A few days later he called me to his parents’ home at midnight and he had gathered all the survivors together, many of them were still scared about the threats to stay away from me. They asked me not to give up, to try to talk to the perpetrators. Initially I was horrified at the idea, but they were so passionate, so I said I would give it a try. They pointed at a perpetrator for me to approach. At first contact I said I was interested in the history of the whole region, but they immediately started boasting about the killings. They were incredibly proud of what they had done. The very first time I was told about the killings, it was an older man telling me right in front of his 10-year-old granddaughter, who seemed bored to being hearing the story again. I asked him to introduce me to others, and I spent the next two years interviewing perpetrators of the act, working my way up the chain of command.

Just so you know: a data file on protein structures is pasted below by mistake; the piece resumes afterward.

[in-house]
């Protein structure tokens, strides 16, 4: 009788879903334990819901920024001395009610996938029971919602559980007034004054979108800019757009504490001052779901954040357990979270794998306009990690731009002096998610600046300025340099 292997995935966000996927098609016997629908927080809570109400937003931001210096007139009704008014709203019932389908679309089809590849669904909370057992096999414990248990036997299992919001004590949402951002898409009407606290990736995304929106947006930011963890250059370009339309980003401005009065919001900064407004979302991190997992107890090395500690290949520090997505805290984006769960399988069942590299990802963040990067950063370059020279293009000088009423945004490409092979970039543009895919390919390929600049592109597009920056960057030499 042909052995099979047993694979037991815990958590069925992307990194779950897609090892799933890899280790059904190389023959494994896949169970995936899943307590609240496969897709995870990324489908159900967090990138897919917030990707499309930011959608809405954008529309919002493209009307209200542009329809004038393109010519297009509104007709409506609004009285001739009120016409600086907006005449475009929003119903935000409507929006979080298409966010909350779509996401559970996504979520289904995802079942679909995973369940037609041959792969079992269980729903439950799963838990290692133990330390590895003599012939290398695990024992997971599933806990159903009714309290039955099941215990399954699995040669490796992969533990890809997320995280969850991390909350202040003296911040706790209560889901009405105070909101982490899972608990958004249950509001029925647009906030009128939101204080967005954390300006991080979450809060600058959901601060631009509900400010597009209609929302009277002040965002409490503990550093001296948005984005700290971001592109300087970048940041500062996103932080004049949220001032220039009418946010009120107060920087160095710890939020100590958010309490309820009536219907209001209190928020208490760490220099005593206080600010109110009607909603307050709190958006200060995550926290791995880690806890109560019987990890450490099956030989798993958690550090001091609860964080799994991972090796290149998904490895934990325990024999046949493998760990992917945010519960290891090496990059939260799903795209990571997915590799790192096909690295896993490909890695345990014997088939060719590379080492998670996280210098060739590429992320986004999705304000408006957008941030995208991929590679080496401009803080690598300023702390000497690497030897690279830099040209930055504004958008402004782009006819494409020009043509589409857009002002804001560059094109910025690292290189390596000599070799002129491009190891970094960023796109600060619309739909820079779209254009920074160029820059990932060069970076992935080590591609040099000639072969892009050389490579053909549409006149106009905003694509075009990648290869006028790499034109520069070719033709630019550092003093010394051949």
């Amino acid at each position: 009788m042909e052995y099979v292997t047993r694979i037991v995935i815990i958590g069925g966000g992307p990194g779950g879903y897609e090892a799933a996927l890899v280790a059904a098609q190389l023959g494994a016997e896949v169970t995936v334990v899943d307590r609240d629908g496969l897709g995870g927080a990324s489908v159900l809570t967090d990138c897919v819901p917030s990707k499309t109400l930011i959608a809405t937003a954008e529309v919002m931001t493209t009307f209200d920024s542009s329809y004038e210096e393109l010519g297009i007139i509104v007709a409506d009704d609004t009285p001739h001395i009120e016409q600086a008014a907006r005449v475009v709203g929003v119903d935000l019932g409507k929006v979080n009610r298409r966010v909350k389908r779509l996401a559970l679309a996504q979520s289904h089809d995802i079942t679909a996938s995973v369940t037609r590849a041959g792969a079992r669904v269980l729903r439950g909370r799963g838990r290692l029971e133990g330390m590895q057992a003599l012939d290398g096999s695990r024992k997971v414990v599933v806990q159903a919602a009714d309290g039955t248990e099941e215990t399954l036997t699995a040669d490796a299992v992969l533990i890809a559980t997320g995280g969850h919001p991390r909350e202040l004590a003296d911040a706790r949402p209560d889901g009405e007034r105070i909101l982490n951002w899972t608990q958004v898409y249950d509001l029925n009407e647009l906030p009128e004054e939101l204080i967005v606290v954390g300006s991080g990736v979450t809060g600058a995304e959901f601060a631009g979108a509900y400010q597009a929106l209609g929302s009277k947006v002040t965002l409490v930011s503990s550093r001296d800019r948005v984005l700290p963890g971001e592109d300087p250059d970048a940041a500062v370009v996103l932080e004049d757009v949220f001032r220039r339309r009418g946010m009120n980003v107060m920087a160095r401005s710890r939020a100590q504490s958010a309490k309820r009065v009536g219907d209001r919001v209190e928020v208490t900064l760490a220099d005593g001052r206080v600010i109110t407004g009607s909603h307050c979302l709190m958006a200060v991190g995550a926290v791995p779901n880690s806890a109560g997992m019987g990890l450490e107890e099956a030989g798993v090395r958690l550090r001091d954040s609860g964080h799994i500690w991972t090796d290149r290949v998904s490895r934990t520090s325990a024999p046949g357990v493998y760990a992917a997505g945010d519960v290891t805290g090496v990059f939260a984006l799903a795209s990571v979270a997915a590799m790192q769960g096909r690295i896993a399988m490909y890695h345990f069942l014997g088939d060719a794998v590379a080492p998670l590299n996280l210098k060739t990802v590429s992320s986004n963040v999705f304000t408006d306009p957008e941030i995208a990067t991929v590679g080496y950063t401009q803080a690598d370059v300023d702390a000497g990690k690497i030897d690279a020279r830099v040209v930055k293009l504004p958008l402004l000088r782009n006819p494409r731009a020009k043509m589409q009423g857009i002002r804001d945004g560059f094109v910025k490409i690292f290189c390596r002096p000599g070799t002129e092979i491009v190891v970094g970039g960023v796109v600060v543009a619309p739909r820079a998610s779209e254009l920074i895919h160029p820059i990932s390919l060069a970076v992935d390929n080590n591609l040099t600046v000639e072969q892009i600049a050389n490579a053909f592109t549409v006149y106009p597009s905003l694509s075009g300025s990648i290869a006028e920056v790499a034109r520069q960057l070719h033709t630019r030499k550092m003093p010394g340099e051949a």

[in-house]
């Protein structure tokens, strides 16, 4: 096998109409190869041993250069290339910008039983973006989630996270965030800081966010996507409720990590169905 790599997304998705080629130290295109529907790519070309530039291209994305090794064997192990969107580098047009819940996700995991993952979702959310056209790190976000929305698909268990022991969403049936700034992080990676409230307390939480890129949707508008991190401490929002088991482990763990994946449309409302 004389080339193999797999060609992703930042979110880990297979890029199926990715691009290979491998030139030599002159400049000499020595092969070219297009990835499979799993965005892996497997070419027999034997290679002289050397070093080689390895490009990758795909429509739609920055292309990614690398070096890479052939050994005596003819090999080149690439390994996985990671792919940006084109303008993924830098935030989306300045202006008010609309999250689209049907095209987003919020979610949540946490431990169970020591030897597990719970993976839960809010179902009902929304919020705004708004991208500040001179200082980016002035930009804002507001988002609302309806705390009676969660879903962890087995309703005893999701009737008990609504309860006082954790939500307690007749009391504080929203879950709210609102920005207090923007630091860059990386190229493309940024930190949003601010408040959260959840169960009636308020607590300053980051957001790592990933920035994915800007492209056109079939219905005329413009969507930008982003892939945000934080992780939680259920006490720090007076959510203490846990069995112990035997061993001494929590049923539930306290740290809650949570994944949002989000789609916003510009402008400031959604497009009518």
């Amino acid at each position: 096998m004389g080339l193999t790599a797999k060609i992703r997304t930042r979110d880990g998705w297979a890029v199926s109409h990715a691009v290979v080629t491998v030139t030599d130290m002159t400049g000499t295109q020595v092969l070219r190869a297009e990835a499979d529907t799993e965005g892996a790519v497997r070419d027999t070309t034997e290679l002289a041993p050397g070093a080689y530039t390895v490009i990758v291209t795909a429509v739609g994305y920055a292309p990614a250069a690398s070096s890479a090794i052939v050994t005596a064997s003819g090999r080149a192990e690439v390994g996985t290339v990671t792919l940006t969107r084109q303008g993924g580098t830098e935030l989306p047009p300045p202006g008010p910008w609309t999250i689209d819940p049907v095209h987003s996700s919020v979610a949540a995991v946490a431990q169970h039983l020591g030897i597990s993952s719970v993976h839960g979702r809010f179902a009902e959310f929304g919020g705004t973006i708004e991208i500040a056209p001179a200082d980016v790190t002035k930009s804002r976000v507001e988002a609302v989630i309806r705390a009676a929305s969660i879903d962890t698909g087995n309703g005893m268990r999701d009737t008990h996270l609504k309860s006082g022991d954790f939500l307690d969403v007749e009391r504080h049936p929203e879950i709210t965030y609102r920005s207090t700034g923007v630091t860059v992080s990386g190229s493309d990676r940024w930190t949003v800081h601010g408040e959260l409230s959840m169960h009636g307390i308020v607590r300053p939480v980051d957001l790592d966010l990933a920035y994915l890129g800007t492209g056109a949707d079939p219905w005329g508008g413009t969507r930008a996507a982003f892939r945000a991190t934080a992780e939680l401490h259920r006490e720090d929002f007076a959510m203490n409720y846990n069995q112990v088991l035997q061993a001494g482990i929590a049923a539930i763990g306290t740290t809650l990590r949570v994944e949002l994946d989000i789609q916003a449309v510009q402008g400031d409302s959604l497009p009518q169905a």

I knew immediately that it had to be two films. One on what it is like to live amongst the killers of your friends and family, and another about what the killers told themselves that made what they did okay in their mind. The Look Of Silence was the film I initially wanted to make, but I wouldn’t have been able to make it without The Act Of Killing because that first movie gave me recognition and political cover of being close to the most powerful men in the country.
Whose idea was it to confront these men with Adi?
When I returned in 2012, Adi said that he wanted to confront the perpetrators, as he had watched them brag about their acts for the past seven years. He said, “It changed me.” I interrupted him, saying it was far too dangerous; there had never been a film where survivors confronted perpetrators of violence while they are still in power. But nobody had seen the final result of The Act Of Killing yet, so I knew we could get away with confronting these people for the time being. The people who Adi wanted to talk to were regionally powerful, and they were under the impression that I was close with more powerful people in Indonesia, so it was less likely that they would try anything, because they wouldn’t want to offend their commanders.